Should Fort Hood Shooting Victims Receive Purple Hearts?


On November 5, 2009, Army Major Nidal Malik Hasan opened fire on his fellow soldiers at Fort Hood, located just outside of Killeen, Texas.  Before being wounded and captured, Hasan had killed 13 people and wounded 32 more.  He targeted only military personnel, passing by a number of civilians without shooting at them.

Due to base policy, none of the military personnel at Fort Hood are allowed to carry firearms except for military police, so those being targeted had no way of defending themselves.

Hasan is a Muslim and was found to have had communications with other Muslims that the federal government has listed as terrorists and on a watch list.  One of those was Anwar al-Awlaki, an American born member of al Qaeda who was operating in Yemen.  Several people have testified that Hasan counseled them against joining the military, telling them that Muslims should not be in the US military killing other Muslims.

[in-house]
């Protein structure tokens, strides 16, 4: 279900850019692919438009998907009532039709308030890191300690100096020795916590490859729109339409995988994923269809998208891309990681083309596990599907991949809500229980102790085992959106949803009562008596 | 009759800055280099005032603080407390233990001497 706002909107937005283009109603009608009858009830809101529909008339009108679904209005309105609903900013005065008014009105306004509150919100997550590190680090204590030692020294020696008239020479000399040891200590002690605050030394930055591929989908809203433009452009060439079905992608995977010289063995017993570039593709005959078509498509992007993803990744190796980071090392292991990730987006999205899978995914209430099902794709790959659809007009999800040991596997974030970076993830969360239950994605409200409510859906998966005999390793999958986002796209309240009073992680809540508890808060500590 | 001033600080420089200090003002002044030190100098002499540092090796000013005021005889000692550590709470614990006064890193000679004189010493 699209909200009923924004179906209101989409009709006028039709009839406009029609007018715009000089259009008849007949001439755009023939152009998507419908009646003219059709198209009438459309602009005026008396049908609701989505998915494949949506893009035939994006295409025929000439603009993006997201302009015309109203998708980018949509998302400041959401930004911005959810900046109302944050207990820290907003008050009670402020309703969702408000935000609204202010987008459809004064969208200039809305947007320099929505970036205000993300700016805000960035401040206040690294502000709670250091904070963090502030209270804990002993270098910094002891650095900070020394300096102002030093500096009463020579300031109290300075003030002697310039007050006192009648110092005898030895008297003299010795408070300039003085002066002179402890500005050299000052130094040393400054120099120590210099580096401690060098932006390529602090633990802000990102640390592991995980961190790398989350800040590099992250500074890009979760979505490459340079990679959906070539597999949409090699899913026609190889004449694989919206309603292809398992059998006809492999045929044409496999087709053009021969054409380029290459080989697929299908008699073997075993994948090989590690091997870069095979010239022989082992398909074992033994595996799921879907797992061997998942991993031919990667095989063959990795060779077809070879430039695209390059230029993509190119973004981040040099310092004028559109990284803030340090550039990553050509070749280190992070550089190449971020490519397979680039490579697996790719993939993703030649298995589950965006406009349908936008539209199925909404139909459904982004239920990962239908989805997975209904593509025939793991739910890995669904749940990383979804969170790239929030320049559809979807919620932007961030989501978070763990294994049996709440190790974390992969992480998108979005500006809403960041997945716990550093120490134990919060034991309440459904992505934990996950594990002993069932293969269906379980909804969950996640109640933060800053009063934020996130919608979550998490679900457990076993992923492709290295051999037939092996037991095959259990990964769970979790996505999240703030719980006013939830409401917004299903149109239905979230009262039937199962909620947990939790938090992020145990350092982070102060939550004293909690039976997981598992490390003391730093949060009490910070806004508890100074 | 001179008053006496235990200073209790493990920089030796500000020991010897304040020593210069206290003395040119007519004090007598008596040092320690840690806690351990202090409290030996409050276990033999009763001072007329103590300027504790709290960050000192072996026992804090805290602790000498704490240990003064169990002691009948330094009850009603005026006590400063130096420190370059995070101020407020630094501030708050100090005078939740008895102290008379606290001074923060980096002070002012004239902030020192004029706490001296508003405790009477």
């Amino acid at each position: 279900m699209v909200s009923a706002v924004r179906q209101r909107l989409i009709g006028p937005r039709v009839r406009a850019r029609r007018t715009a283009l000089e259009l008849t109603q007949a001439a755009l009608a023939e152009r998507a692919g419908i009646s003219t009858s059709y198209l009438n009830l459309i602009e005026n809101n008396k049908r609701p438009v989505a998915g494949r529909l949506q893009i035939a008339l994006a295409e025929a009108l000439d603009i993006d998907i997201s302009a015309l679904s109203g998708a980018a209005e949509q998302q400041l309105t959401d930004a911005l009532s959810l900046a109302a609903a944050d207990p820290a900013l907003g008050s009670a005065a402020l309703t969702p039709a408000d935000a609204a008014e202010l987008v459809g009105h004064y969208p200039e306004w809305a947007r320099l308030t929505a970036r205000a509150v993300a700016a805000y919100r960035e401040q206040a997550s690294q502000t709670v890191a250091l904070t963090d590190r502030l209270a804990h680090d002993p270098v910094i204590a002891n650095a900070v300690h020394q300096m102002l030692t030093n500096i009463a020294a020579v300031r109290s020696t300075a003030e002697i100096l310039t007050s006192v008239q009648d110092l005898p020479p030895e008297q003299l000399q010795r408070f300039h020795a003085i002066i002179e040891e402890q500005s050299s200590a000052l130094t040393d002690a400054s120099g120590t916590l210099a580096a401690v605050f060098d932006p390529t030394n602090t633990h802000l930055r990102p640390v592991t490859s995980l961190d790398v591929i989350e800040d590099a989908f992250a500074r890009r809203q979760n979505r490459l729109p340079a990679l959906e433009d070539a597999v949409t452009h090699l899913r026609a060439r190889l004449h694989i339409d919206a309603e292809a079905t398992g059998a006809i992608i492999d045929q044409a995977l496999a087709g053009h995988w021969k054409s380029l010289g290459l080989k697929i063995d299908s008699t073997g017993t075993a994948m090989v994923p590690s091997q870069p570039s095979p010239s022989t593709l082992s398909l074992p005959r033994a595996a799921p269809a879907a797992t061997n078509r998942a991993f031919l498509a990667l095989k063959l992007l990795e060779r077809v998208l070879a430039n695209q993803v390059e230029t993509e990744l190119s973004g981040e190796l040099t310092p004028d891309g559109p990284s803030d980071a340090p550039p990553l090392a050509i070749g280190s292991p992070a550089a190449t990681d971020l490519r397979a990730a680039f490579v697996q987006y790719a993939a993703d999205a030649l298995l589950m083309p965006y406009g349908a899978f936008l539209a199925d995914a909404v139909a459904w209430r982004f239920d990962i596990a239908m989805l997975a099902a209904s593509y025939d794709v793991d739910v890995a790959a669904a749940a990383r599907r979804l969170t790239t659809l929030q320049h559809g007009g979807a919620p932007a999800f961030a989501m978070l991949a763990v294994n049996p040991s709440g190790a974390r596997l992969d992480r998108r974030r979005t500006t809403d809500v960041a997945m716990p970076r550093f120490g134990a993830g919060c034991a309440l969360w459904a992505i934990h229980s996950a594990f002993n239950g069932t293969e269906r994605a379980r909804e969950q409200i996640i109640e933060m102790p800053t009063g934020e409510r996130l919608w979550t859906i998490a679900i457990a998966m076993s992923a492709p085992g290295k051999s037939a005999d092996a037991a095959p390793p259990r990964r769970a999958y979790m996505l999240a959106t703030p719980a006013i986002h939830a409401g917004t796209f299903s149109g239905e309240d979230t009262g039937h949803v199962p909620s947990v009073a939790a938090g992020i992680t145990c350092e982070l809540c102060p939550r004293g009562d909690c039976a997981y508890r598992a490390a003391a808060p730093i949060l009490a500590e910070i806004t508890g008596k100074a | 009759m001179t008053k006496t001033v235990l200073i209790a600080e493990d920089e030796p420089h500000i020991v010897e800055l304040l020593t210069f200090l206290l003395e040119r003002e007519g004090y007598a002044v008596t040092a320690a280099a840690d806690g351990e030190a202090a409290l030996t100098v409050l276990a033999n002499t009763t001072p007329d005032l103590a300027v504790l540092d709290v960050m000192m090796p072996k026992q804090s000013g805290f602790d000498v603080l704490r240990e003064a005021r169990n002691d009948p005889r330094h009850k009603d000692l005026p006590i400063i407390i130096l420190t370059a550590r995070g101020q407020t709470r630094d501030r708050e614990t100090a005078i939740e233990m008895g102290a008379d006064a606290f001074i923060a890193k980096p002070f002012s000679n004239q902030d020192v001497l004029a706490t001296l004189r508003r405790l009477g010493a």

Two days prior to the shooting, Hasan gave away all of his possessions to neighbors and told them that he was being deployed and had no need of them. He also handed out his business cards with copies of the Quran.  On his business card, he identified himself as Nidal Hasan, MD, MPH, SoA(SWT) Psychiatrist.  SoA is a commonly used acronym among Muslim jihadist which means Soldier of Allah.

Hasan was heard shouting “Allah Akhbar” as he was shooting military service men and women.  Yet, one investigator later said that the attack did not fit the profile of a terrorist attack but was more like the shooting that took place on the campus of Virginia Tech.  Against the wishes and demands of many who were there or who lost loved ones, the Army and Pentagon have decided that Hasan’s actions were not terroristic in nature.

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